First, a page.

My experiment was a complete failure.
The hope was to get better at something for which I have almost no natural aptitude. Specifically, the game of chess. Thanks to the internet, anyone can subject themselves to chess lessons, chess tactics, and chess games, anytime anywhere. Computer coaches can dissect your moves and tell you where you blundered and what you could have done better.
My motivation for this experiment was the hope that if I could exercise and strengthen the part of my brain that is the weakest, then perhaps I could become a little sharper and a little smarter in other ways. Apparently, my left brain is not exactly the sharpest hemisphere in the cranium, in fact last year it actually bought a timeshare from my right brain.
I’ve often imagined the different facets of my life as staves in an old wooden barrel. I thought if I could just lengthen the shortest stave, then the whole barrel should hold that more water. The theory made sense to me. So nearly everyday for the past year I’ve done the free on-line tactics, went through the lessons, and even did a few educational videos.
I think I now know how my daughters must have felt when we made them practice their scales on the piano with a kitchen timer atop the spinet. G A B C D E F-G A B C D E F-G A B C D E F-G A B C D E F-G A B C D E F. Surely the timer was broken or trapped in a spacial anomaly. G A B C D E F-G A B C D E F-G A B C D E F-G A B C D E F. Finally it would would ding, and they would run outside like they had just finished a 20 year stint in San Quentin.
I earnestly believed that if I did something diligently enough for long enough some neuro pathways would be unclogged and begin to flow like a long atrophied muscle reanimated when it regains circulation. That one day, there would be a ding in my brain and I’d be able to see diagonal attacks and backwards moving knights. But the fact is that after more than a year of lessons I’m little more than a bright toddler moving pieces around a pretty colored board.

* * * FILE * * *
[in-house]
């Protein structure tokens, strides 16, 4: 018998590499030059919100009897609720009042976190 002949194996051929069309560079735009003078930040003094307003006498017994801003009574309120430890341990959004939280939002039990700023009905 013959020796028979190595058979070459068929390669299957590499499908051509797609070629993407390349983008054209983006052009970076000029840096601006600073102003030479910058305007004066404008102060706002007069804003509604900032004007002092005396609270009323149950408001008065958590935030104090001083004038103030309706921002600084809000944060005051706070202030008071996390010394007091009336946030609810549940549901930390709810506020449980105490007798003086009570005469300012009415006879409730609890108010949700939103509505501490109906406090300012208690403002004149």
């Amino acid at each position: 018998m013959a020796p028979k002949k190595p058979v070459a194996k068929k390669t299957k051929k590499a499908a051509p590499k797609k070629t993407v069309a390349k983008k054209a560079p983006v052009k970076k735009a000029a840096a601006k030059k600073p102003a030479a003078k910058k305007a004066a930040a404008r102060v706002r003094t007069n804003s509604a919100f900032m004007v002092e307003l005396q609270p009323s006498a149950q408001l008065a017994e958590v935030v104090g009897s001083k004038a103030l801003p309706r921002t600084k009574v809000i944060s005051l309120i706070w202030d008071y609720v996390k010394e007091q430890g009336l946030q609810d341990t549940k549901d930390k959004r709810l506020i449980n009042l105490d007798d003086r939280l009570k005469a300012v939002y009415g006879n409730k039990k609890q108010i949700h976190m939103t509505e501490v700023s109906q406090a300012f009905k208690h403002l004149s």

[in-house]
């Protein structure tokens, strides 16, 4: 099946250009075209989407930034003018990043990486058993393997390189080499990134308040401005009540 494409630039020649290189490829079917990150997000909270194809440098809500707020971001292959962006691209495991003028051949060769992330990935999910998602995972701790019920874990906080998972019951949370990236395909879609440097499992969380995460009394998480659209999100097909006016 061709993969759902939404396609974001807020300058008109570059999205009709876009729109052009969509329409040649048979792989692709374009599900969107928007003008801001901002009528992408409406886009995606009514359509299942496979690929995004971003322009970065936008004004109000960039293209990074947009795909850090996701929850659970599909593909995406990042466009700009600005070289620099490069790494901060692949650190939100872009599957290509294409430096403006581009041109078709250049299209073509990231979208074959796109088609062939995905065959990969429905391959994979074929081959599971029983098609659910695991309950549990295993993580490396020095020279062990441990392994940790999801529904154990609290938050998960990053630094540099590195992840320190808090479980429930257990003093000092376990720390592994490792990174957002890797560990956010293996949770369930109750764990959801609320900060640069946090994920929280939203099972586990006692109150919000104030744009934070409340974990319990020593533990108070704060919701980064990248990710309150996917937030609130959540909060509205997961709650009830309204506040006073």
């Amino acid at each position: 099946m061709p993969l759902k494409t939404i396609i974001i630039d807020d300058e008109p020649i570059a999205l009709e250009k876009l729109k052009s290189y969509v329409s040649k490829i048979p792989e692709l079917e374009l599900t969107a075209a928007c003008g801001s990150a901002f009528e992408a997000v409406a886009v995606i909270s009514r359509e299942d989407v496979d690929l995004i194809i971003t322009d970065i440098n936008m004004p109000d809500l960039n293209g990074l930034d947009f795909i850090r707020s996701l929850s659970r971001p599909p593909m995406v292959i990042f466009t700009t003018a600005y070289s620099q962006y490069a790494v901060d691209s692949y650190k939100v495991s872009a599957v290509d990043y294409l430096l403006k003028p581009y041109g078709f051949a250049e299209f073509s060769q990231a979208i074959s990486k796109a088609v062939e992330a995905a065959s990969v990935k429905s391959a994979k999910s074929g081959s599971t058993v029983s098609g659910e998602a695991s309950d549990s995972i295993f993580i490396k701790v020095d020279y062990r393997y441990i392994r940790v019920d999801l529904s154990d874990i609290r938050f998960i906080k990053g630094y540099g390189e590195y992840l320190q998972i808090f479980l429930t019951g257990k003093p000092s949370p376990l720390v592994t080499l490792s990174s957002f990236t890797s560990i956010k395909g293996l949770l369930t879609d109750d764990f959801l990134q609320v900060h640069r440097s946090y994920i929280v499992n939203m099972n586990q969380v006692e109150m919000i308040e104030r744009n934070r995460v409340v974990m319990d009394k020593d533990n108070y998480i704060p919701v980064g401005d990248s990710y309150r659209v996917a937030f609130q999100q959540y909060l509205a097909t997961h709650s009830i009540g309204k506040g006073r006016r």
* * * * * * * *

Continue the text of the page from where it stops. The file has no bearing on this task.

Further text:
This isn’t the first time I’ve tried this kind of thing.
The summer after I failed pre-calculous in college (Now to be completely fair to myself, I didn’t technically fail the class, because the professor took me aside and told me she was giving me a D- because she had never seen someone work so hard and still fail) I became an algebraic machine.
I would rise before dawn, take a four mile run, shower, and then work algebraic equations for a full hour before my shift at the factory would start. But as that summer progressed and I continued to take the exams at the end of the chapters, it became clear that the only thing I was learning was the parlor trick of how to guess outcomes based on pure rote. Kind of the same way a monkey learns which lever to pull to get an orange.
That fall I signed up for classes in the humanities. No math, no physics.
So at end of 2016 I deleted my chess account, not exactly a new years resolution as much as a end of year disillusion. I’ve removed the app from my phone: no more lessons, no more tactical problems, no more end game techniques. I’ve taken my king and put him on his side.
So now I’m in the market for another hopeless self-improvement altar upon which to sacrifice myself, or perhaps a wall upon which to pound my non-symmetrical head against in my never ending quest to become a better man.
Jeff Ell is pretty good at catching, killing, picking, and growing things to eat. He regularly finds bemusement in the outdoors and enjoys telling his stories to anyone who will listen. Jeff’s the author of Ruth Uncensored, blogs at sustainablechristianity.blogspot.com and can be contacted via Facebook or smoke signal.